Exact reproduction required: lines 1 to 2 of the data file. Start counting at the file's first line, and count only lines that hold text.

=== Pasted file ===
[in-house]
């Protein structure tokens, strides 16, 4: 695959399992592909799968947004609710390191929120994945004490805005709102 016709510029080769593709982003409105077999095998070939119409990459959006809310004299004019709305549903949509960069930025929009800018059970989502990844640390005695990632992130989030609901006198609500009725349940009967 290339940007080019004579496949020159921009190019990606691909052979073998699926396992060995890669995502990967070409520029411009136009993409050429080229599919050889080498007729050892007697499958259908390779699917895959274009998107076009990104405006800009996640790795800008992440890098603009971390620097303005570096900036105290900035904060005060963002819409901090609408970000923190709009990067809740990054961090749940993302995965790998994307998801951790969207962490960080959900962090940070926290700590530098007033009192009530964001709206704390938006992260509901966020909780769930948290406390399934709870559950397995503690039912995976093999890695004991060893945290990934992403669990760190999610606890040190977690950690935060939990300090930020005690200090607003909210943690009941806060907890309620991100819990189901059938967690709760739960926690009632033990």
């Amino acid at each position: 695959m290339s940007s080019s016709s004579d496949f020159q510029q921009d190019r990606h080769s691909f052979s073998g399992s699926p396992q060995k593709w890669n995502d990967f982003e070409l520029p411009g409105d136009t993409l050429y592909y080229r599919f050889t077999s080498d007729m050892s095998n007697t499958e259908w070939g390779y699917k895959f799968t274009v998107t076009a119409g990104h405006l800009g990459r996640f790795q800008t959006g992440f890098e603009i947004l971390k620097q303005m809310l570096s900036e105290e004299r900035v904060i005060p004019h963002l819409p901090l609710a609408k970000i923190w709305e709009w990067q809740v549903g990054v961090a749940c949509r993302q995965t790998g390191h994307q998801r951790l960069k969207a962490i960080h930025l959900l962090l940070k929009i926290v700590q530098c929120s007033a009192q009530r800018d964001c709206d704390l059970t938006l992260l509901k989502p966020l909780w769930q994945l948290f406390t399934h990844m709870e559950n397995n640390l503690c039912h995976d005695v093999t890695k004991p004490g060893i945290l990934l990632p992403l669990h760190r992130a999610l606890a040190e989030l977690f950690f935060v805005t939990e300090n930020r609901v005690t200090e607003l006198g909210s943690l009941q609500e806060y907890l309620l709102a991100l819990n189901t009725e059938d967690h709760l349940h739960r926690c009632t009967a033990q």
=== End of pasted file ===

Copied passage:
[in-house]
């Protein structure tokens, strides 16, 4: 695959399992592909799968947004609710390191929120994945004490805005709102 016709510029080769593709982003409105077999095998070939119409990459959006809310004299004019709305549903949509960069930025929009800018059970989502990844640390005695990632992130989030609901006198609500009725349940009967 290339940007080019004579496949020159921009190019990606691909052979073998699926396992060995890669995502990967070409520029411009136009993409050429080229599919050889080498007729050892007697499958259908390779699917895959274009998107076009990104405006800009996640790795800008992440890098603009971390620097303005570096900036105290900035904060005060963002819409901090609408970000923190709009990067809740990054961090749940993302995965790998994307998801951790969207962490960080959900962090940070926290700590530098007033009192009530964001709206704390938006992260509901966020909780769930948290406390399934709870559950397995503690039912995976093999890695004991060893945290990934992403669990760190999610606890040190977690950690935060939990300090930020005690200090607003909210943690009941806060907890309620991100819990189901059938967690709760739960926690009632033990």